A Baroque recorder player of my acquaintance has put together a short solo album, 'Ayre, Divided', to raise funds to help keep him studying in Salzburg, and to help fund some future projects that sound seriously cool. You can read about it all in his blog post here.

On the recording, Brendan plays some beautiful melodies taken from English lute airs and madrigals, and continues them with 'divisions' he's devised himself. The art of playing divisions (or variations) on popular melodies was an important skill for Baroque instrumentalists, and I have great respect for those who take up the challenge today. As Brendan notes, the tradition of improvisation is one of the neat parallels between Baroque music and jazz.

You can listen to 'Ayre, Divided' and purchase the tracks here.

Sunday, August 5, 2012

Excavation: Part II

More finds from the land of packing...
  • A handwritten uni essay draft! It appears to be from my big honours-year Research Essay, on music and science in 17thC England. Also, an actual floppy disc!
  • An alpaca scarf composed of forty crocheted flowers, which I made last year after performing in Tallis' 40-part motet Spem in alium. It was a Really Big Deal for me, and I wanted to commemorate it somehow. Being a bit of a weirdo, I chose crochet. :p
  • Costumes from various events I've attended and/or organised over the years. Highlights are my attempt at a 14thC outfit for the Feast of Fools, my Blackadder-esque creation for The Queen's Revels (and Willie's outfit!), and my Mrs Bennett costume for Yvonne's Time Travellers' Ball. We have a such kick-ass dress-up box.

Singing some Hildegard, with psaltery (Feast of Fools, 2009)
Dancing the Tedesca (Feast of Fools, 2009)
Two 'gentlemen' dancing (The Queen's Revels, 2009)
Galliards are fun!

The Doctor and Mrs Bennett (Time Travellers' Ball, 2010)

Friday, August 3, 2012

Rainbows make everything better

I decided to knit something special for myself as a pick-me-up, because the process of moving house is pretty darn stressful for me. Moving is not my favourite thing...

... but rainbows just might be! Right up there with ducklings, anyway. ;) 

The concept for my new shawl is a rainbow appearing on a rainy grey day. A timely reminder that there's a bright side to all this upheaval - a shiny new life in a new place.

This is my first shawl design. I've knit several shawls, some lacy and some not, and have found them a fun and rewarding thing to knit: you can get something really spectacular out of just one skein of yarn, and the transformation after blocking a shawl is simply magic. I gained confidence with the shaping of different kinds of shawls at a class I attended recently ('It's a Wrap', taught by Morag of Vintage Purls).

I came up with the raindrop-lace stitch myself, after lots of test-swatching. Because this stitch only looks like falling raindrops when knitted from the bottom up, I made the shawl a bottom-up design: you begin with the rainbow edge, and the rows get shorter as you go.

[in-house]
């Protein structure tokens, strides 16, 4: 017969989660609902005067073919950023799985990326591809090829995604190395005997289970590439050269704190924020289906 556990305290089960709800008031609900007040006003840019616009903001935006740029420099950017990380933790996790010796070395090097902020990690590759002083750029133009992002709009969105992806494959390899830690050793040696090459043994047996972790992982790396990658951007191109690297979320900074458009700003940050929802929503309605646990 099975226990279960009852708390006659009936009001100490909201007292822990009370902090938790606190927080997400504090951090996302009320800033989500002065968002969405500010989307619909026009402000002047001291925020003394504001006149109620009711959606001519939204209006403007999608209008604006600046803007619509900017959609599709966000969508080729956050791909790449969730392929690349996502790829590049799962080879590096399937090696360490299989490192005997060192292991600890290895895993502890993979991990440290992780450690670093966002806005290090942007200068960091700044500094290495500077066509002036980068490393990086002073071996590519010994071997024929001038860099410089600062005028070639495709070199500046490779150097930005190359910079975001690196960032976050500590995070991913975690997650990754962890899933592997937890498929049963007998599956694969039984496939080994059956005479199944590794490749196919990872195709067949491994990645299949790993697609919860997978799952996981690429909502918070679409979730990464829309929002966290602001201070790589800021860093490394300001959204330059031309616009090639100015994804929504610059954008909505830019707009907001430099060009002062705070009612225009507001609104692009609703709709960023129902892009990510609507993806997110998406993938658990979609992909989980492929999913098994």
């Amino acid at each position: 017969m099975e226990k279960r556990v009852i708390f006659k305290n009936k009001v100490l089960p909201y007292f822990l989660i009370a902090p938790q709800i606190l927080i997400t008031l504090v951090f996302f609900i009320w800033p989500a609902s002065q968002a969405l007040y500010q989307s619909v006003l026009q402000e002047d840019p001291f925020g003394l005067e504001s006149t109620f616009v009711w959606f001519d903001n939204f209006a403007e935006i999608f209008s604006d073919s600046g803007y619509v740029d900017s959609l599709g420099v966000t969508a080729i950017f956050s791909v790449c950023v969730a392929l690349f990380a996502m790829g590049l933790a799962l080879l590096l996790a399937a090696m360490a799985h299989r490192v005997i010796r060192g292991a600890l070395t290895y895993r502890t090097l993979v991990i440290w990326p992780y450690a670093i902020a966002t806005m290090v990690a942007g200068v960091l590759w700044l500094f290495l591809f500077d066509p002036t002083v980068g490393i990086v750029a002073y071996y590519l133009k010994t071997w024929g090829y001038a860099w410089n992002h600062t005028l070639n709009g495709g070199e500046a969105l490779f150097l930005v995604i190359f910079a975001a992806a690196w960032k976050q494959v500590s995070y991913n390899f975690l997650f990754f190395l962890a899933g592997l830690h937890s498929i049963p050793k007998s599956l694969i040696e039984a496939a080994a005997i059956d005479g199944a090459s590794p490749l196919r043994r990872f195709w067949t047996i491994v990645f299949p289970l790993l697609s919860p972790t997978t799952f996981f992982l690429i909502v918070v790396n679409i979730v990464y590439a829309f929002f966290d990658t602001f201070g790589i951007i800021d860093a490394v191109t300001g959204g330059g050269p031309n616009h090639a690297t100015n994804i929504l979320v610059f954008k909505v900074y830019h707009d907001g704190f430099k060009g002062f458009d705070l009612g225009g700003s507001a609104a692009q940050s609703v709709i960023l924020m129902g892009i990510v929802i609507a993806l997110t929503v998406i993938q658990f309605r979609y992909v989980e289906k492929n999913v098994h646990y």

I wear my shawls wound around my neck, scarf-style, so I went for a long, crescent shape which is easy to drape in different ways. Both sides of the shawl look good, which is important for wearability. Actually, I'm still not sure which side I prefer! Right now I'm leaning towards the purl side.

The raindrop lace on the 'knit' side

The raindrop lace on the 'purl' side

This was my first time using the lovely local Knitsch Sock yarn, dyed by Tash of Holland Road Yarn Company. I've been hoarding this for a special project! Five mini skeins were included with the main variegated-grey skein, in this limited-run set called 'Rainy Day Rainbow'. Knitsch Sock is a high-twist merino yarn that comes in a range of amazing colours. It's smooth and soft, but also hard-wearing. Just as well - I predict I'll be wearing my rainbow shawl to death...

The pattern for this design will be available soon. Stay tuned. :)

Wednesday, August 1, 2012

A cosy laptop

After a three-day struggle with the sewing machine, I have a sensible, sturdy bag for my laptop! In my world, sensible totally includes granny-square-printed fabric. ;)

I partially based it on my everyday satchel, which I made back in January using this tutorial. It's a great functional bag with lots of pockets (and, crucially, is much lighter to carry than my old leather satchel). The laptop bag differs in that it has roomier front pockets with velcro closures, but no zip, no inner pocket, and no back pocket.

A peek under the flaps...

Everyday bag: quick-access front pockets for bus card etc.

Laptop bag: velcroed front pockets for cords; no zip.

To get the size right, I made a paper template by drawing around the laptop and then adding an inch to each side to allow for seams and a bit of extra roominess. I made the lining first because it seemed like a more straightforward place to start, and then made the strap and front pockets. The strap is made of corduroy, which means it has less of a tendency to slide off my sloping shoulders. I first tried the corduroy trick on my everyday satchel, and it's made a big difference! I love finding solutions to little niggling things like that.

I attached the front pockets to the main front piece of the bag, and then basted some cotton fleece to the wrong side of the main front and back pieces, and sides+bottom strip. This gives the bag some sturdiness, and will protect the laptop against minor bumps and knocks.

The finishing-off part of the process (attaching the lining) was a bit of a brain-bender, but referring back to the tutorial helped. I certainly don't find sewing bags easy, but I do love the end result of a custom-made bag that's just what you need. :)